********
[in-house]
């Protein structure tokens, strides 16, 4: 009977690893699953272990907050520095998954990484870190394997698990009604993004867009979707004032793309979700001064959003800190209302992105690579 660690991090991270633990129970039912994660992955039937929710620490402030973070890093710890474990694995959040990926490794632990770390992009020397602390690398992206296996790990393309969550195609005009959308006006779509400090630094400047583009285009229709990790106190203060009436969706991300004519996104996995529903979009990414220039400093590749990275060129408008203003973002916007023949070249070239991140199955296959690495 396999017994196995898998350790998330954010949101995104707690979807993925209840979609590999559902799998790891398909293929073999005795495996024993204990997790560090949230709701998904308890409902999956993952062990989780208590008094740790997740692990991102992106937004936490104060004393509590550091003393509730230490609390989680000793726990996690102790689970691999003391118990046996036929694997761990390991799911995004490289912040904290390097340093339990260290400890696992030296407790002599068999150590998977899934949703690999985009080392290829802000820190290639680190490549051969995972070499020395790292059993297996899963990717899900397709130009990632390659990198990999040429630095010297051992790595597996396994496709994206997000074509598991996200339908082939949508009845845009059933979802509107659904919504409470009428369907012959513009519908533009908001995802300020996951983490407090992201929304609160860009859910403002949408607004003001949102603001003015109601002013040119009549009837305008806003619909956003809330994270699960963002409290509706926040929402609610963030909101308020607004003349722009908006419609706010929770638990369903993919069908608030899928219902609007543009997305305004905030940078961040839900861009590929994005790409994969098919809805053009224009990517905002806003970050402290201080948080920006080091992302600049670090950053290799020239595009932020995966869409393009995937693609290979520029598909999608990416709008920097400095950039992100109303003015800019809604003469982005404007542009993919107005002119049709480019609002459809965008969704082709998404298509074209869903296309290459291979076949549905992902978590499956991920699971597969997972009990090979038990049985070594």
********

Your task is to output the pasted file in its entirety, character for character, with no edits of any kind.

[in-house]
């Protein structure tokens, strides 16, 4: 009977690893699953272990907050520095998954990484870190394997698990009604993004867009979707004032793309979700001064959003800190209302992105690579 660690991090991270633990129970039912994660992955039937929710620490402030973070890093710890474990694995959040990926490794632990770390992009020397602390690398992206296996790990393309969550195609005009959308006006779509400090630094400047583009285009229709990790106190203060009436969706991300004519996104996995529903979009990414220039400093590749990275060129408008203003973002916007023949070249070239991140199955296959690495 396999017994196995898998350790998330954010949101995104707690979807993925209840979609590999559902799998790891398909293929073999005795495996024993204990997790560090949230709701998904308890409902999956993952062990989780208590008094740790997740692990991102992106937004936490104060004393509590550091003393509730230490609390989680000793726990996690102790689970691999003391118990046996036929694997761990390991799911995004490289912040904290390097340093339990260290400890696992030296407790002599068999150590998977899934949703690999985009080392290829802000820190290639680190490549051969995972070499020395790292059993297996899963990717899900397709130009990632390659990198990999040429630095010297051992790595597996396994496709994206997000074509598991996200339908082939949508009845845009059933979802509107659904919504409470009428369907012959513009519908533009908001995802300020996951983490407090992201929304609160860009859910403002949408607004003001949102603001003015109601002013040119009549009837305008806003619909956003809330994270699960963002409290509706926040929402609610963030909101308020607004003349722009908006419609706010929770638990369903993919069908608030899928219902609007543009997305305004905030940078961040839900861009590929994005790409994969098919809805053009224009990517905002806003970050402290201080948080920006080091992302600049670090950053290799020239595009932020995966869409393009995937693609290979520029598909999608990416709008920097400095950039992100109303003015800019809604003469982005404007542009993919107005002119049709480019609002459809965008969704082709998404298509074209869903296309290459291979076949549905992902978590499956991920699971597969997972009990090979038990049985070594």